The Gravy: This is what separates the girls from the women. Gravy is so easy to make, and the only talents you need are the ability to stir and patience. I’m gonna have to do a whole gravy post some day. For now here’s the basic idea: Start with equal parts flour and butter in a pan that can hold 8+ cups of fluid on medium heat. I usually go with about 1/3 cup each (flour/butter) but how much you use depends on the amount of gravy you’re making. I’ve heard 1 tablespoon of roux (flour + butter) will thicken a max of 1 cup broth/liquid. I find it’s less than that though. SO! Stir, stir, stir until it’s all melty and nice. Then SLOWLY add in about 1/2 cup of that reserved liquid (feel free to skim fat off top – or use it! either way fine) from the cooking of the meat at a time. Don’t add more until it’s all soaked up. For a while, it’s going to keep looking like a flour-y ball ‘o goo. Don’t speed up. Don’t rush it. Just keep SLOWLY adding SMALL amounts of fluid. This will keep you smooth as silk, and prevent too much liquid being added. Then when you feel like it looks good add a healthy pinch of salt and pepper and reduce to low heat. Keep adding liquid if needed as it thickens further. When you taste test – Use a tiny bite of the pot roast to dip into gravy. This will give you a better read on what it’s going to taste like and if it needs more salt or pepper. Gravy additives, coloring, or anything else is UNWANTED!!! Get it away – you do not need it. It takes me about 20min to make gravy just right. Bottom line? The tears of pleasure from food nirvana are WORTH IT.

Mushrooms: optional but awesome (and I hate mushrooms!)- Get a pan hot, put a bit of oil, and brown up some sliced mushrooms. Then dump into the gravy and let them float around while you pull everything else together.

If meat was prepped day before: Throw it all into a big pan on medium heat and well, heat it up. I throw in a splash of broth/stock just enough to coat bottom of pan so that things stay nice and moist.

Put some potatoes and meat down, drizzle with gravy, serve, and enjoy!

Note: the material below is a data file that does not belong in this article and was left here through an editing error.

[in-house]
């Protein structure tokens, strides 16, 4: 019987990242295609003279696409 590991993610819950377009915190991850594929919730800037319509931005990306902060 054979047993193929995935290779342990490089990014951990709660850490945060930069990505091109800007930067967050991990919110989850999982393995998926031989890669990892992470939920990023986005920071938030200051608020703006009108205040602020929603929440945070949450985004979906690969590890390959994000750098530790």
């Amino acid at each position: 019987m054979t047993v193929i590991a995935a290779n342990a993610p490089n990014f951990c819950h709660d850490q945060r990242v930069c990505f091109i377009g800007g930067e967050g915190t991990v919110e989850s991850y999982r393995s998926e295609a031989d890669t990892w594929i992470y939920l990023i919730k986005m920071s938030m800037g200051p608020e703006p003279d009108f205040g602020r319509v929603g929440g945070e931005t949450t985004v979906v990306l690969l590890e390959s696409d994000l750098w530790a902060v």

{if there’s any left dump it all together  in a Tupperware & reheat in pan or microwave. It’ll be yum…}

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11 responses »

  1. super excited that you’ll be sharing recipes + cooking tutorials. i need them! :]

    tonight during dinner [at a chinese restaurant] james was talking about how i’m a bad influence because i always eat out, so now he does too. he said that he really likes cooking, and it’s true… when we first met he cooked all time time, but i slowly ruined him. haha. so i really want to start cooking more often.

    i can’t wait to try this one. i love good pot roast and veggies. plus it’s a good option for these super cold days!

  2. Okay-you need to write a cookbook, because even though I don’t cook, I would simply read it for all the giggles! Love this line…”THROW OUT anything bone, connective tissue, or grody. Don’t serve up yuck to your guests”… Thanks for the good writing so early in the morning 🙂

  3. Girl I swear you sound JUST like me!! You can tell you have been watching Paula Dean and Rachael Ray! LOL! Love this recipe and will have to give it a try your way. I usually crock pot mine! Easy and fast! Throw it in and forget about it till done! I’m sure it is no where as good as yours!!

  4. Sounds like this would be good in the slow cooker too. Will try this as soon as the weather gets colder (summer here now in NZ). LOVED it that you use EVOO – we grow olives and make our own – some of it is exported to the US as we contribute to the ilove blend (www.iloveolivenz.com if you’re interested).

    Look forward to more recipes!